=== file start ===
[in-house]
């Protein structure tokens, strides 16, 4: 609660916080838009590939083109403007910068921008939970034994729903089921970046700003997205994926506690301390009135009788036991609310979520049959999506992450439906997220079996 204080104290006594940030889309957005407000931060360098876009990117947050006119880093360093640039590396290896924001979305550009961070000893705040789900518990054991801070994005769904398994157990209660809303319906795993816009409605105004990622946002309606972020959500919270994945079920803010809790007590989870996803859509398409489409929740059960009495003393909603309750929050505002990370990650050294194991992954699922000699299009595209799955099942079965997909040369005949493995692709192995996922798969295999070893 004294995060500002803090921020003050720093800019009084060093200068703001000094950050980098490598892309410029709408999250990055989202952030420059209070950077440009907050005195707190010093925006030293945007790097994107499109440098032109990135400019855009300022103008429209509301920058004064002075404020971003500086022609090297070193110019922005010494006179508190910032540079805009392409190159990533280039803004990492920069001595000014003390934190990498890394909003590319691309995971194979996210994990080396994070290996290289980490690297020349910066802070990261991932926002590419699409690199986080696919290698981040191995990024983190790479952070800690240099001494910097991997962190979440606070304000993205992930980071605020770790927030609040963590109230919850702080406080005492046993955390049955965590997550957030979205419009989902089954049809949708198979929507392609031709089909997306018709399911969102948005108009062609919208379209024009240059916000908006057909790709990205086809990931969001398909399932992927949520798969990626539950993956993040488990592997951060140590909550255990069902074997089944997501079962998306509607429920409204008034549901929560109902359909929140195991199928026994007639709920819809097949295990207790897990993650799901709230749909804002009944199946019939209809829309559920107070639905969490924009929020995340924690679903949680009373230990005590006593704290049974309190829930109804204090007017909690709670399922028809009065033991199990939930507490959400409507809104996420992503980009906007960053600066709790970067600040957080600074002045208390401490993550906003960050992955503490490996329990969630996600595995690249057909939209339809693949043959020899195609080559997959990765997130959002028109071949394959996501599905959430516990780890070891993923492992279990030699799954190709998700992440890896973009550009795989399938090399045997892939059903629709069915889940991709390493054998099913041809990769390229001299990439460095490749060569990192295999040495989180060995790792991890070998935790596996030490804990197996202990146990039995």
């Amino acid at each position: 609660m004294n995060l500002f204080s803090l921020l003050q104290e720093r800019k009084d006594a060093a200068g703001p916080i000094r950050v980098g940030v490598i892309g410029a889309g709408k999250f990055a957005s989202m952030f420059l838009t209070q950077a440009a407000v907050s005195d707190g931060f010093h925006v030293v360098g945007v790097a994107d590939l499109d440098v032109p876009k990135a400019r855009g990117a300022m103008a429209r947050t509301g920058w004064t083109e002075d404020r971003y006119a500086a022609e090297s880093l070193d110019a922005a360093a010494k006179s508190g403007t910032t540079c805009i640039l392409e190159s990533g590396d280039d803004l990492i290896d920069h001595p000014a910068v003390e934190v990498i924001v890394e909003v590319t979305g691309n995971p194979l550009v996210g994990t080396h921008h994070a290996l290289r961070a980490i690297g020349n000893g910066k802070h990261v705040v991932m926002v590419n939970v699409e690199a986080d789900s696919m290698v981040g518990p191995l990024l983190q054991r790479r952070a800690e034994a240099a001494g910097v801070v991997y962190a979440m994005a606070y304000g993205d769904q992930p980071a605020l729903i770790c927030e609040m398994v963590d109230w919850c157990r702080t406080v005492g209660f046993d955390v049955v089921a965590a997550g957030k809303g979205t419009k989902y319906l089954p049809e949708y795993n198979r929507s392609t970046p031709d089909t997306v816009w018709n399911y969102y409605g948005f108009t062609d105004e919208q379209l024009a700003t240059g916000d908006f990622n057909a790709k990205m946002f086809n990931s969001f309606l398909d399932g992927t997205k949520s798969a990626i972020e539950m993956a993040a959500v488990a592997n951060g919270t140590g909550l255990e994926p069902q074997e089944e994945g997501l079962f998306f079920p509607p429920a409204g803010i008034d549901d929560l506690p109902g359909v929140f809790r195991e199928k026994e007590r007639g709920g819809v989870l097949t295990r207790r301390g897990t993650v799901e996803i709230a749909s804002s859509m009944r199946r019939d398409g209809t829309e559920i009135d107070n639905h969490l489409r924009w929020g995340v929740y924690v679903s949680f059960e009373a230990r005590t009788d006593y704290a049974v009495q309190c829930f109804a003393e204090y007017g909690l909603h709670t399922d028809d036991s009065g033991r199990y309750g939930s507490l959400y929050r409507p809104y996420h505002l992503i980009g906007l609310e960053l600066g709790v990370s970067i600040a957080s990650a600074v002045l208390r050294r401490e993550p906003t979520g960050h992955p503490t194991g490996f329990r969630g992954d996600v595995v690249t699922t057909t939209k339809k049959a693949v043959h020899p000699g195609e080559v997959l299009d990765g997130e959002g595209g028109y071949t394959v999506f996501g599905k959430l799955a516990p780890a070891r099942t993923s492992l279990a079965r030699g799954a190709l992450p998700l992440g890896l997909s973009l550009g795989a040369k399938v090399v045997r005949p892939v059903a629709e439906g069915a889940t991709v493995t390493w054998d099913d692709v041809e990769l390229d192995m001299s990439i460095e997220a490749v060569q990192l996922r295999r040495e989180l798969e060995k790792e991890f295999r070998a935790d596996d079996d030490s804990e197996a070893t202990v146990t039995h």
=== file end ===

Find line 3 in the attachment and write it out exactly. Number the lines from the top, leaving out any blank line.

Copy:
């Amino acid at each position: 609660m004294n995060l500002f204080s803090l921020l003050q104290e720093r800019k009084d006594a060093a200068g703001p916080i000094r950050v980098g940030v490598i892309g410029a889309g709408k999250f990055a957005s989202m952030f420059l838009t209070q950077a440009a407000v907050s005195d707190g931060f010093h925006v030293v360098g945007v790097a994107d590939l499109d440098v032109p876009k990135a400019r855009g990117a300022m103008a429209r947050t509301g920058w004064t083109e002075d404020r971003y006119a500086a022609e090297s880093l070193d110019a922005a360093a010494k006179s508190g403007t910032t540079c805009i640039l392409e190159s990533g590396d280039d803004l990492i290896d920069h001595p000014a910068v003390e934190v990498i924001v890394e909003v590319t979305g691309n995971p194979l550009v996210g994990t080396h921008h994070a290996l290289r961070a980490i690297g020349n000893g910066k802070h990261v705040v991932m926002v590419n939970v699409e690199a986080d789900s696919m290698v981040g518990p191995l990024l983190q054991r790479r952070a800690e034994a240099a001494g910097v801070v991997y962190a979440m994005a606070y304000g993205d769904q992930p980071a605020l729903i770790c927030e609040m398994v963590d109230w919850c157990r702080t406080v005492g209660f046993d955390v049955v089921a965590a997550g957030k809303g979205t419009k989902y319906l089954p049809e949708y795993n198979r929507s392609t970046p031709d089909t997306v816009w018709n399911y969102y409605g948005f108009t062609d105004e919208q379209l024009a700003t240059g916000d908006f990622n057909a790709k990205m946002f086809n990931s969001f309606l398909d399932g992927t997205k949520s798969a990626i972020e539950m993956a993040a959500v488990a592997n951060g919270t140590g909550l255990e994926p069902q074997e089944e994945g997501l079962f998306f079920p509607p429920a409204g803010i008034d549901d929560l506690p109902g359909v929140f809790r195991e199928k026994e007590r007639g709920g819809v989870l097949t295990r207790r301390g897990t993650v799901e996803i709230a749909s804002s859509m009944r199946r019939d398409g209809t829309e559920i009135d107070n639905h969490l489409r924009w929020g995340v929740y924690v679903s949680f059960e009373a230990r005590t009788d006593y704290a049974v009495q309190c829930f109804a003393e204090y007017g909690l909603h709670t399922d028809d036991s009065g033991r199990y309750g939930s507490l959400y929050r409507p809104y996420h505002l992503i980009g906007l609310e960053l600066g709790v990370s970067i600040a957080s990650a600074v002045l208390r050294r401490e993550p906003t979520g960050h992955p503490t194991g490996f329990r969630g992954d996600v595995v690249t699922t057909t939209k339809k049959a693949v043959h020899p000699g195609e080559v997959l299009d990765g997130e959002g595209g028109y071949t394959v999506f996501g599905k959430l799955a516990p780890a070891r099942t993923s492992l279990a079965r030699g799954a190709l992450p998700l992440g890896l997909s973009l550009g795989a040369k399938v090399v045997r005949p892939v059903a629709e439906g069915a889940t991709v493995t390493w054998d099913d692709v041809e990769l390229d192995m001299s990439i460095e997220a490749v060569q990192l996922r295999r040495e989180l798969e060995k790792e991890f295999r070998a935790d596996d079996d030490s804990e197996a070893t202990v146990t039995h």